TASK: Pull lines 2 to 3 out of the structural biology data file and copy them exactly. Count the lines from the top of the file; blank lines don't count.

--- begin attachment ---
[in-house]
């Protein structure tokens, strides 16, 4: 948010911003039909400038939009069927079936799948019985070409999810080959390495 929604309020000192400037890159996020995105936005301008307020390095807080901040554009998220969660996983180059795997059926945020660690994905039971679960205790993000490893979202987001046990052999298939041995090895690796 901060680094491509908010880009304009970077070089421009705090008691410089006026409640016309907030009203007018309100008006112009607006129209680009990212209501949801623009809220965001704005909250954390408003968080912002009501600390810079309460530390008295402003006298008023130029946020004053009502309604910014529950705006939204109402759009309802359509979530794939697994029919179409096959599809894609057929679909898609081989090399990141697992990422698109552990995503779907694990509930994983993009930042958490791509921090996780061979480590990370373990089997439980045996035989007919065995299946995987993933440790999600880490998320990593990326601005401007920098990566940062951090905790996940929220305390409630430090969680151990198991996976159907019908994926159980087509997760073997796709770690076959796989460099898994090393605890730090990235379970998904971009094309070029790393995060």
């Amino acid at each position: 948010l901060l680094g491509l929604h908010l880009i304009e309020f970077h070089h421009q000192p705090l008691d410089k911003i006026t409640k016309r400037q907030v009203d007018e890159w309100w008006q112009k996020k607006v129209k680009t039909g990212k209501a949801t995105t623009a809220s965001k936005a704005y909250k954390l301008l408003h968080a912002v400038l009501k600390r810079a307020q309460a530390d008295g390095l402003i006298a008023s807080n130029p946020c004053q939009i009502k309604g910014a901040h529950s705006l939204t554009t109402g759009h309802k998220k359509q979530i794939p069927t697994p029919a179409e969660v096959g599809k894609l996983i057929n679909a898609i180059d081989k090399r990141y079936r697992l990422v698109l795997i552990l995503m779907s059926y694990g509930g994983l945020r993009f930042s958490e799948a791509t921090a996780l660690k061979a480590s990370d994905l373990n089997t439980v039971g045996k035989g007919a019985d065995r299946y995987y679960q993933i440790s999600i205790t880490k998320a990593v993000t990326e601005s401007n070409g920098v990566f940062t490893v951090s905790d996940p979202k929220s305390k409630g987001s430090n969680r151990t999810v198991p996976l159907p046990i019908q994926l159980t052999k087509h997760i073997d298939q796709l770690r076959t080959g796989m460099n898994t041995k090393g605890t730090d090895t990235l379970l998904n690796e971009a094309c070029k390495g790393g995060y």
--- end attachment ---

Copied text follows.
């Protein structure tokens, strides 16, 4: 948010911003039909400038939009069927079936799948019985070409999810080959390495 929604309020000192400037890159996020995105936005301008307020390095807080901040554009998220969660996983180059795997059926945020660690994905039971679960205790993000490893979202987001046990052999298939041995090895690796 901060680094491509908010880009304009970077070089421009705090008691410089006026409640016309907030009203007018309100008006112009607006129209680009990212209501949801623009809220965001704005909250954390408003968080912002009501600390810079309460530390008295402003006298008023130029946020004053009502309604910014529950705006939204109402759009309802359509979530794939697994029919179409096959599809894609057929679909898609081989090399990141697992990422698109552990995503779907694990509930994983993009930042958490791509921090996780061979480590990370373990089997439980045996035989007919065995299946995987993933440790999600880490998320990593990326601005401007920098990566940062951090905790996940929220305390409630430090969680151990198991996976159907019908994926159980087509997760073997796709770690076959796989460099898994090393605890730090990235379970998904971009094309070029790393995060």
């Amino acid at each position: 948010l901060l680094g491509l929604h908010l880009i304009e309020f970077h070089h421009q000192p705090l008691d410089k911003i006026t409640k016309r400037q907030v009203d007018e890159w309100w008006q112009k996020k607006v129209k680009t039909g990212k209501a949801t995105t623009a809220s965001k936005a704005y909250k954390l301008l408003h968080a912002v400038l009501k600390r810079a307020q309460a530390d008295g390095l402003i006298a008023s807080n130029p946020c004053q939009i009502k309604g910014a901040h529950s705006l939204t554009t109402g759009h309802k998220k359509q979530i794939p069927t697994p029919a179409e969660v096959g599809k894609l996983i057929n679909a898609i180059d081989k090399r990141y079936r697992l990422v698109l795997i552990l995503m779907s059926y694990g509930g994983l945020r993009f930042s958490e799948a791509t921090a996780l660690k061979a480590s990370d994905l373990n089997t439980v039971g045996k035989g007919a019985d065995r299946y995987y679960q993933i440790s999600i205790t880490k998320a990593v993000t990326e601005s401007n070409g920098v990566f940062t490893v951090s905790d996940p979202k929220s305390k409630g987001s430090n969680r151990t999810v198991p996976l159907p046990i019908q994926l159980t052999k087509h997760i073997d298939q796709l770690r076959t080959g796989m460099n898994t041995k090393g605890t730090d090895t990235l379970l998904n690796e971009a094309c070029k390495g790393g995060y």